(Bloomberg) — OpenAI is taking additional steps to curb China’s access to artificial intelligence software, enforcing an existing policy to block users in nations outside of the territory it supports.

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The Microsoft Corp.-backed startup sent memos to developers in China about plans to begin blocking their access to its tools and software from July, according to screenshots posted on social media that outlets including the Securities Times reported on Tuesday. In China, local players including Alibaba Group Holding Ltd. and Tencent Holdings Ltd.-backed Zhipu AI posted notices encouraging developers to switch to their own products.

“We are taking additional steps to block API traffic from regions where we do not support access to OpenAI’s services,” an OpenAI spokeswoman said in a statement Tuesday.

OpenAI supports access to its services in dozens of countries. Those accessing its products in countries not included on the list, such as China, may have their accounts blocked or suspended, according to the company’s guidelines.

It’s unclear what prompted the move by OpenAI. In May, Sam Altman’s startup revealed it had cut off at least five covert influence operations in past months, saying they were using its products to manipulate public opinion.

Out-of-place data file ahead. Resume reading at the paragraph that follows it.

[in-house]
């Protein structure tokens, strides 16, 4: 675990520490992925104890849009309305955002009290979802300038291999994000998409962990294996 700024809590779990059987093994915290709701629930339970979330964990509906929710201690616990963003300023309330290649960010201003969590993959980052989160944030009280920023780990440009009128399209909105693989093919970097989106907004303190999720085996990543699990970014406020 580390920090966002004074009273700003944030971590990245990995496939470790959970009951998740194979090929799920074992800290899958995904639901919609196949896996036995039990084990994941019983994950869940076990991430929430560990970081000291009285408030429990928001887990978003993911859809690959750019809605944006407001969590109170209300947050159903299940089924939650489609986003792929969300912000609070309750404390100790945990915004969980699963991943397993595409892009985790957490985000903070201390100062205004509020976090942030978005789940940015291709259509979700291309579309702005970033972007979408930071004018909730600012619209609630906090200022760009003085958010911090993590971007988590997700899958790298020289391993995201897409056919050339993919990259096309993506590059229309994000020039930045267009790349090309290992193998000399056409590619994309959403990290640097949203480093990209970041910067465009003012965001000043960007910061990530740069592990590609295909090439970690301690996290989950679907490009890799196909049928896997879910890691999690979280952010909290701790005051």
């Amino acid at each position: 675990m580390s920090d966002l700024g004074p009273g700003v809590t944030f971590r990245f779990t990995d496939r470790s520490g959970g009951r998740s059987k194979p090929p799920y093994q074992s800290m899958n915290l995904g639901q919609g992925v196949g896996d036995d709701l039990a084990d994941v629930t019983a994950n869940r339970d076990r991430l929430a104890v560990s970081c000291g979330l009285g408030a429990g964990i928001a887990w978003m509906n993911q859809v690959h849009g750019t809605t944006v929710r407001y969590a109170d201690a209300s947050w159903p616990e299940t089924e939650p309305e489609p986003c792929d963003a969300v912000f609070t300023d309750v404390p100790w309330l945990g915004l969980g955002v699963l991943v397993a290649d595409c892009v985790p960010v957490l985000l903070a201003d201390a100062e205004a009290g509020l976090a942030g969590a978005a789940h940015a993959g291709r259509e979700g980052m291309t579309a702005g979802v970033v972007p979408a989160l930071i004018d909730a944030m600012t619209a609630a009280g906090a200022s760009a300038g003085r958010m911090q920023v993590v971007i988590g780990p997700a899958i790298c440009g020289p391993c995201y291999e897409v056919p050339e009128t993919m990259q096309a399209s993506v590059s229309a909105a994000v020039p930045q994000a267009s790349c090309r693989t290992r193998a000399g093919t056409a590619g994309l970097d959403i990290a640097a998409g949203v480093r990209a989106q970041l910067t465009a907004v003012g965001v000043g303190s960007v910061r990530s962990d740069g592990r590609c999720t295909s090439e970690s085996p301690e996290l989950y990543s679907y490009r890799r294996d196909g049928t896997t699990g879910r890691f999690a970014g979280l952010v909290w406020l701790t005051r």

The memo coincides with growing pressure from Washington to curtail Chinese access to advanced artificial intelligence technology. While OpenAI is officially unavailable in the country, many developers access its tools through virtual private networks and other means.

From Baidu Inc. to startups like Zhipu, Chinese firms are trying to develop AI models that can match ChatGPT and other US industry pioneers. Beijing is openly encouraging local firms to innovate in AI, a technology it considers crucial to shoring up China’s economic and military standing.

At the same time, Washington is moving to deny Chinese access to critical technologies. The US Treasury Department has proposed rules to restrict outbound investment in technologies it considers crucial to national security, including chips and AI.

The restrictions, which have been in the works for more than a year, are part of President Joe Biden’s strategy of curbing Beijing’s ability to develop sensitive technologies that threaten US national security.

–With assistance from Vlad Savov, Debby Wu, Zheping Huang, Gao Yuan and Jackie Davalos.

(Updates to include company comment starting in first paragraph.)

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